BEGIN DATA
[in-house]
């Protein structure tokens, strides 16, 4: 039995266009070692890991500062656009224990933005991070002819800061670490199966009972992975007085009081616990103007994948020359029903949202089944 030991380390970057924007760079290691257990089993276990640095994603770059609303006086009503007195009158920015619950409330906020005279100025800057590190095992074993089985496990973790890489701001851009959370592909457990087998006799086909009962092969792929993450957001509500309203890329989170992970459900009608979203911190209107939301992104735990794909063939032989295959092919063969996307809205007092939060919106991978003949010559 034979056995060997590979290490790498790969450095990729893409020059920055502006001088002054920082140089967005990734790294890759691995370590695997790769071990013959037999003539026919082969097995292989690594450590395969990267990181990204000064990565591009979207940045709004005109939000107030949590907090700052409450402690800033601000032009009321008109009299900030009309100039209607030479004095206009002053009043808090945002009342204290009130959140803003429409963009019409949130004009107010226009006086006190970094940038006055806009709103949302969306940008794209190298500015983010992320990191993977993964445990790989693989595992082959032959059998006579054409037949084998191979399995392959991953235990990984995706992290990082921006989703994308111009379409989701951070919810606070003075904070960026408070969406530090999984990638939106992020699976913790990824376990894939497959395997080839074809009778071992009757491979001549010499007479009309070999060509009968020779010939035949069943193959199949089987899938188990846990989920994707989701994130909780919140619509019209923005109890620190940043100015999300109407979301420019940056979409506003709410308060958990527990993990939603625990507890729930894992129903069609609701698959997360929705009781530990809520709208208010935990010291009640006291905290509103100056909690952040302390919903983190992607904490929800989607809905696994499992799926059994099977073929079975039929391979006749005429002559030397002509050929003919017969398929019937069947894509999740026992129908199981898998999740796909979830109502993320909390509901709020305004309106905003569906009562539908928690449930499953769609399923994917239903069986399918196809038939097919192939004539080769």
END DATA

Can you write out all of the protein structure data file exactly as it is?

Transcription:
[in-house]
């Protein structure tokens, strides 16, 4: 039995266009070692890991500062656009224990933005991070002819800061670490199966009972992975007085009081616990103007994948020359029903949202089944 030991380390970057924007760079290691257990089993276990640095994603770059609303006086009503007195009158920015619950409330906020005279100025800057590190095992074993089985496990973790890489701001851009959370592909457990087998006799086909009962092969792929993450957001509500309203890329989170992970459900009608979203911190209107939301992104735990794909063939032989295959092919063969996307809205007092939060919106991978003949010559 034979056995060997590979290490790498790969450095990729893409020059920055502006001088002054920082140089967005990734790294890759691995370590695997790769071990013959037999003539026919082969097995292989690594450590395969990267990181990204000064990565591009979207940045709004005109939000107030949590907090700052409450402690800033601000032009009321008109009299900030009309100039209607030479004095206009002053009043808090945002009342204290009130959140803003429409963009019409949130004009107010226009006086006190970094940038006055806009709103949302969306940008794209190298500015983010992320990191993977993964445990790989693989595992082959032959059998006579054409037949084998191979399995392959991953235990990984995706992290990082921006989703994308111009379409989701951070919810606070003075904070960026408070969406530090999984990638939106992020699976913790990824376990894939497959395997080839074809009778071992009757491979001549010499007479009309070999060509009968020779010939035949069943193959199949089987899938188990846990989920994707989701994130909780919140619509019209923005109890620190940043100015999300109407979301420019940056979409506003709410308060958990527990993990939603625990507890729930894992129903069609609701698959997360929705009781530990809520709208208010935990010291009640006291905290509103100056909690952040302390919903983190992607904490929800989607809905696994499992799926059994099977073929079975039929391979006749005429002559030397002509050929003919017969398929019937069947894509999740026992129908199981898998999740796909979830109502993320909390509901709020305004309106905003569906009562539908928690449930499953769609399923994917239903069986399918196809038939097919192939004539080769």